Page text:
Samuel Nelson

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The United States Supreme Court has had just about one hundred associate justices in the past years, including Samuel Nelson. He was the only man appointed to the United States Supreme Court by President Tyler during his presidency. President Tyler appointed Samuel Nelson because Nelson had a good reputation for his certainty in the judicial power and for his commonsense that Tyler thought would greatly help the US Supreme Court. Nelson served as an associate justice from 1845 to 1874 and brought immense experience with him. During his term, Samuel Nelson became a part of one of the biggest United States Supreme Court cases in history.

Samuel Nelson was born in Hebron, New York November 10, 1792. Nelson graduated from Middlebury College in Vermont in 1813 and soon studied law in Salem under Chief-Justice Savage. From 1823 to 1831, Samuel Nelson was a circuit judge and in 1837 he was raised to become the chief justiceship, of which he presided for eight years. In 1845, Nelson was appointed by President Tyler to replace Judge Smith Thompson on the Supreme Court of the United States. Nelson was approached by President Tyler in desperation because the President's attempts to fill the spot for an associate justice were not turning out well. All of the nominees had either refused their nominations or they had failed to win Senate approval. Luckily, Nelson, as a substitute, quickly flew through the process of nomination.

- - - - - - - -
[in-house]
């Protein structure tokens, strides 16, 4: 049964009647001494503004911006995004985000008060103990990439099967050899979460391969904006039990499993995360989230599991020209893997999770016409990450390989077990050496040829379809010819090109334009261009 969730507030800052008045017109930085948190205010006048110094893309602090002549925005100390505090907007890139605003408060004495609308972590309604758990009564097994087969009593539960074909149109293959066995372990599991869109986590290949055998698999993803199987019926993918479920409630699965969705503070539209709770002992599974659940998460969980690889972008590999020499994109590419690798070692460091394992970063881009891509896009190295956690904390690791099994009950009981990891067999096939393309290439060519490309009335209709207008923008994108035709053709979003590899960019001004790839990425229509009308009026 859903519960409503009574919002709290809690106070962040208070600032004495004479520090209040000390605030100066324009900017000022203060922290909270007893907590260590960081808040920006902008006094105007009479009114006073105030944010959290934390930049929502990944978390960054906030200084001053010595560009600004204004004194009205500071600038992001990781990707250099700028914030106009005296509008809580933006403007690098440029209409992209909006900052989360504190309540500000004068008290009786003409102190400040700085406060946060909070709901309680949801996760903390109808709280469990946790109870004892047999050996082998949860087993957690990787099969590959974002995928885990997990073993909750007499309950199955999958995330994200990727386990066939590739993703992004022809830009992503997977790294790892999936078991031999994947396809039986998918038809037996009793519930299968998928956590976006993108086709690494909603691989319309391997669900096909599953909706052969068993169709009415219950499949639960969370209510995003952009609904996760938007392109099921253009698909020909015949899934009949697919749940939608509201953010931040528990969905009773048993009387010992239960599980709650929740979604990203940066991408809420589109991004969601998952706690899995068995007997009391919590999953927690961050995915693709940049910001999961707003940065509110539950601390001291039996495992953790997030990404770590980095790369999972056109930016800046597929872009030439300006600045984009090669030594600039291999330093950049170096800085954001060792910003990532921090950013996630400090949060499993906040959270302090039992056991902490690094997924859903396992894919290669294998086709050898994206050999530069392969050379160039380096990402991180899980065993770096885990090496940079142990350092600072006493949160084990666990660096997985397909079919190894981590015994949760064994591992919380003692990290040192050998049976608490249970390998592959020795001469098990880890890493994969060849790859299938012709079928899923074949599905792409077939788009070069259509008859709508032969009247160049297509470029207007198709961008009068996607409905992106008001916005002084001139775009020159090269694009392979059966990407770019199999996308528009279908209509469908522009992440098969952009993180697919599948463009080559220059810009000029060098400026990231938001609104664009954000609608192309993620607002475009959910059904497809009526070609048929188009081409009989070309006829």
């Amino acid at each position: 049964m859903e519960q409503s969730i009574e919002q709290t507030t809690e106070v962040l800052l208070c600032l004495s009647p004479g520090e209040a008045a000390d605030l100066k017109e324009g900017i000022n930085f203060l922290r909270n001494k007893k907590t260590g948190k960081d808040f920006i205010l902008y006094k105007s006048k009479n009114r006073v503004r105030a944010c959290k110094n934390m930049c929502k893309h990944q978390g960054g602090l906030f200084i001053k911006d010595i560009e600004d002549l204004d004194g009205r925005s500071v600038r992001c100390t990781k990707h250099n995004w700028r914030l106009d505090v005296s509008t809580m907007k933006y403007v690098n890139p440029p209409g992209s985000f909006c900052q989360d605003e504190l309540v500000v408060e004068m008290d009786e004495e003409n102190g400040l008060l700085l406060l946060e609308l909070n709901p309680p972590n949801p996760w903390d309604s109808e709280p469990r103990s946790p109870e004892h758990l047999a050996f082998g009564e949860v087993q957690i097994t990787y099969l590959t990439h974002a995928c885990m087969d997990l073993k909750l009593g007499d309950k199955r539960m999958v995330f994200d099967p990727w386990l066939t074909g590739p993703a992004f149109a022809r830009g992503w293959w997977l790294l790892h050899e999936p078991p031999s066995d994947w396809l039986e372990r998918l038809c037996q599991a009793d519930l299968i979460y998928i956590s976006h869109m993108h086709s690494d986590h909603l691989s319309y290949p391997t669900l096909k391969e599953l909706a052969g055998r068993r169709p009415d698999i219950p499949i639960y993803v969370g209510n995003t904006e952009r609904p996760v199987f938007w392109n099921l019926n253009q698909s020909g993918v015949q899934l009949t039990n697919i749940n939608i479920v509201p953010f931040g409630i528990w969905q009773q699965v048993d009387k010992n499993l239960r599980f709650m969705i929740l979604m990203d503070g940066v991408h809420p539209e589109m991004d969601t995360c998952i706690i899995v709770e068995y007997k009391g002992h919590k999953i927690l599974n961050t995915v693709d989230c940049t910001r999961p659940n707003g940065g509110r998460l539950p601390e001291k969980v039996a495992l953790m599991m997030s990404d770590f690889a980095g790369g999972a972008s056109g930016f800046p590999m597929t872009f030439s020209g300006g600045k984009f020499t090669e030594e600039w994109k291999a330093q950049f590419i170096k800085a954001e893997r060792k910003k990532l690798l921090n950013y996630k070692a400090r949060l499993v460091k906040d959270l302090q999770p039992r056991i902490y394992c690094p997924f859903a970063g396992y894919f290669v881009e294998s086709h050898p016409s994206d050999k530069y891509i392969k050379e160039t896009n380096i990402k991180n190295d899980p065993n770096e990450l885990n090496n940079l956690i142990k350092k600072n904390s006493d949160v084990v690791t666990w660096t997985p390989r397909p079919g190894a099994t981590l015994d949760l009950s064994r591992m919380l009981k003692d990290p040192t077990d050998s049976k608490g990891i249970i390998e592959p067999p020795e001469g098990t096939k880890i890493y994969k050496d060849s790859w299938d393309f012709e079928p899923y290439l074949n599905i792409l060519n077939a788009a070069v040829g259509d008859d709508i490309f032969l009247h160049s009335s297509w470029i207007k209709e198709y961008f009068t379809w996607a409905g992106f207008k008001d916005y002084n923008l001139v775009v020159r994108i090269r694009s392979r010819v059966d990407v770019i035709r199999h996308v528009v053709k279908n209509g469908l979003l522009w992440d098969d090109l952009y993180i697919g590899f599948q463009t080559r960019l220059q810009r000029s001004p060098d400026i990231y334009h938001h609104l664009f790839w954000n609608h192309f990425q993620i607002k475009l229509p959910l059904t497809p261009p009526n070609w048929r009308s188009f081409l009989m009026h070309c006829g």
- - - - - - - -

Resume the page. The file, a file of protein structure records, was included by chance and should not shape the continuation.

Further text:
Probably one of the most well known and influential cases of Samuel Nelson was the famous 1857 Dred Scott versus Sanford case. Dred Scott was a slave of Dr. Emerson of Missouri, a slave state, who was taken by Dr. Emerson to Illinois and Wisconsin, which are both free states in the United States. Scott argued that once he moved to Illinois, a free state, he would become a free man. Dred Scott also argued that John Sandford (Mrs. Emerson's brother) to whom he sold to by Dr. Emerson lived in New York which made them citizens from different states which made his case valid to be tried with the Supreme Court. Thus, the decision of the United States Supreme Court, which included Nelson, was based on whether or not the Supreme Court had jurisdiction to try the case and also whether or not Scott was a United States citizen.

Interestingly, out of the nine justices of the United States Supreme Court, seven were appointed by pro-slavery presidents of which five of the justices had slaves.
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